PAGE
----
#notobacco!: From tobacco to roses - Successful crop substitution in Yunnan province, China
Tobacco farming is a massive global undertaking. In 2012, it involved at least 124 countries, producing nearly 8 million tonnes of tobacco leaf on 4.3 million hectares of agricultural land. In the previous decades, global tobacco companies lowered production costs by shifting tobacco leaf production from high-income countries to low- and middle-income countries. Currently, around 90% of tobacco farming takes place in low- and middle-income countries. Of those, Brazil, China and India are the largest growers of tobacco leaf, with China at 3.2 million tonnes, being the largest producer.
Behind China's enormous tobacco production are the millions of farmers whose livelihoods depend on agricultural production. Yunnan province is China’s largest tobacco-producing region. One of the largest cigarette production facilities in Asia is located in Yuxi municipality, 85 kilometres south of the capital Kunming. Hongta district in particular used to be the epicentre of tobacco leaf farming.
In 2008, the Yuxi Bureau of Agriculture and the Fielding School of Public Health at the University of California at Los Angeles initiated a three-year tobacco crop substitution project at three sites involving 458 farm families. The project engaged farmers in cooperatives to substitute high-value food crops for tobacco, ultimately increasing farmers’ annual income between 21% and 110% per acre. What is especially encouraging is how many locations beyond the three original project sites have now adopted the same model – with equally positive results.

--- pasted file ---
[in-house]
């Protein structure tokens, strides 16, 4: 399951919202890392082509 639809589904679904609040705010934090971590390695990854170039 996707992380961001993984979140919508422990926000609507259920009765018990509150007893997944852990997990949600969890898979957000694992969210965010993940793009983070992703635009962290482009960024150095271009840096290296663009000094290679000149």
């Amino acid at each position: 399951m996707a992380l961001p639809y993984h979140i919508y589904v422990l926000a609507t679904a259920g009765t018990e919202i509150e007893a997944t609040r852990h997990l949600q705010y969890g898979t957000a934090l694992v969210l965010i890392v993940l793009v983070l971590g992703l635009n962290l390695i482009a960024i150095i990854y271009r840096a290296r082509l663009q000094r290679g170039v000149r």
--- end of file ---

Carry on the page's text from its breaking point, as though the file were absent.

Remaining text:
Representatives from the World Health Organization (WHO) in China recently visited Yunnan and spoke to former tobacco leaf farmer Mr Duan, 41 years old. Mr Duan abandoned tobacco planting almost a decade ago and has seen his income and business grow exponentially eversince. He is now a successful farmer with a thriving potted fresh flowers business in China, even exporting overseas. Mr Duan said that his quality of life and that of his family of six have improved tremendously because of the increased income.
Farmers and their livelihoods are often used as an excuse as to why China cannot embrace more comprehensive tobacco control. The example of Mr Duan strongly disputes that argument. Furthermore, a recent report published jointly by WHO and the United Nations Development Programme highlights the growing health, economic and social costs of tobacco use in China and raises concerns about its impact on the long-term sustainable development of the country.
Given the influence that the tobacco industry holds in China, particularly in Yunnan province, Mr Duan's experience gives hope that positive change is possible and that someday China will be able to reduce its reliance on the tobacco economy and embrace a cleaner, greener and more sustainable economy for the health of its people.
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